Co-founders of The Congo Initiative, David and Kaswera Kasali, had originally planned to visit Taylor to share about the Congo Initiative, but had a visa conflict. As a result, Lumbemba, who resides in Portland currently, was chosen to come in his place.
“The Congo Initiative educates ethical leaders who have integrity; invests in a sustainable vibrant Congolese society; and develops grassroots initiatives for peace, hope, and justice,” their website says. “Through our mission, we are together—being transformed to transform.”
In chapel, and with other students throughout the day, Lumemba shared her personal experience of living through the aftermath of the Rwandan Genocide and rebel forces, and was able to show how that has shaped her faith and view of God.
Lumbemba lost multiple family members as a child due to the conflict in Congo. She has since graduated from the Christian Bilingual University of the Congo (UCBC) with degrees in psychology and counseling. At UCBC, she worked for a year as a chaplain, and then decided to further her education in the United States at the Western Seminary Portland campus.
“While grateful for her experience, Lumbemba felt she did not have the experience truly needed to help those who have suffered so much trauma,” says a feature written about her by Western Seminary. “She wanted to understand the issues deeply so she could integrate good counsling into her theology.”
Lumbemba is pursuing this career to give back to her community, and wants Taylor students to know the story of the Congo and the hope that there is for it.
She says the most helpful thing students can do is learn more about the state of the country.
“The Congo is known for its economic, political and ethnic conflicts and as of the poorest countries,” she said. “However, it is full of resources and when they can be utilized correctly, and there is a lot of opportunities. Student’s visions have been transformed by God’s grace, and there is so much potential in the private and public sectors.”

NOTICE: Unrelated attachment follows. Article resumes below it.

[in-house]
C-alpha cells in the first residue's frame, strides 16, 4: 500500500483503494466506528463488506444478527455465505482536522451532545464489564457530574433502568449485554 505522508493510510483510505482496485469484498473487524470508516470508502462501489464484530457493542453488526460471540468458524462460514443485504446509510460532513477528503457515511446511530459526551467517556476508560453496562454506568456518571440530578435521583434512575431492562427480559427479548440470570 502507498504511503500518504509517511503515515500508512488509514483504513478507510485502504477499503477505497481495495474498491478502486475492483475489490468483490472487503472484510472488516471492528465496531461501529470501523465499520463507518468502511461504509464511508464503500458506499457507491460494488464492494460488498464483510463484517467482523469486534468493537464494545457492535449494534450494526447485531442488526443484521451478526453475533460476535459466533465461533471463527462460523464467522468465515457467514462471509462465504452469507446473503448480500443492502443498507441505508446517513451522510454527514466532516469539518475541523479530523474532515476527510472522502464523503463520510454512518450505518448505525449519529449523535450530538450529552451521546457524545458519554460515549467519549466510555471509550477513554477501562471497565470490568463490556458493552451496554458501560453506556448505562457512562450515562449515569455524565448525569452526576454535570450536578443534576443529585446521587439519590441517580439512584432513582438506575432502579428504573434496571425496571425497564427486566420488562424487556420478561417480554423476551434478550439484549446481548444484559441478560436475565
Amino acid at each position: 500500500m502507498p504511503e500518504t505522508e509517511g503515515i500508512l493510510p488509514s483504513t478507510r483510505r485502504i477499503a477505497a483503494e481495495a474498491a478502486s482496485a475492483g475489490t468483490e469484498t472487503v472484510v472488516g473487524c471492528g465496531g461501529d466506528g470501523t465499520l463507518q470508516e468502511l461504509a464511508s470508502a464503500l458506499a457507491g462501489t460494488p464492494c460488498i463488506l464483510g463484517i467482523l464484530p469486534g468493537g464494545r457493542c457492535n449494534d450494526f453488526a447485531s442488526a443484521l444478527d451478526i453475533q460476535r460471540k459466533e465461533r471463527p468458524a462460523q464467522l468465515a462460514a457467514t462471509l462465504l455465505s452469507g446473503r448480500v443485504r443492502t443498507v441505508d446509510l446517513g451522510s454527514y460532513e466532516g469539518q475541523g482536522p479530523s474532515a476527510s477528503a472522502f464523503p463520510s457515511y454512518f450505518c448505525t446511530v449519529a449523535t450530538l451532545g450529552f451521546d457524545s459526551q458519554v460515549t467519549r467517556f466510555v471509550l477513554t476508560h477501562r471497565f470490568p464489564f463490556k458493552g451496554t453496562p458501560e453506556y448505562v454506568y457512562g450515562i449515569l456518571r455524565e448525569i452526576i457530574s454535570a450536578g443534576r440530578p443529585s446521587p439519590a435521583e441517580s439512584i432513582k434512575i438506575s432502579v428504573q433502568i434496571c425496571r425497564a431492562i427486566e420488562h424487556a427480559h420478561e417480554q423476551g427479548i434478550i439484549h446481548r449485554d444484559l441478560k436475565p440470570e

Lumbemba continues to urge students to urge Taylor to pray for the kingdom to come to Congo, and to know all the ways The Lord is working in both her life and theirs.
She wants students to know of the promises the Lord has for them, and the way he cultivates identity and production in him. She cited Psalm 139:14 and letters from Paul as the most important verses that have pulled her through the hardships she’s faced in life.
“I really thank the Lord for the journey of healing,” she said. “He helped me to not only think about it in my head, but in my heart that I am valued. I am loved, and I have been created for a purpose”
Lumbemba was joined in her chapel message by Kizito Kakule Mayao, a MAHE student from the Christian Bilingual University of the Congo.
“My presence by Taylor is not random, it’s the fruit of hope and faith,” Mayao said during chapel. “I’m from a poor family … even if I were to sell all my properties and collect all my money, I would not be able to reach this country. That’s why I say it is a miracle for me this morning to be here. God works with generations — after 175 years of excellence of Taylor University, the Lord has opened doors so that I can come here, and at the same, God has connected you to other countries … so that we can go and bring light to the world.”
Taylor University and the Christian Bilingual University of the Congo plan to continue to work together for international educational experiences in both the U.S. and the Congo.
To learn more or donate to the Congo Initiative, visit congoinitiative.org.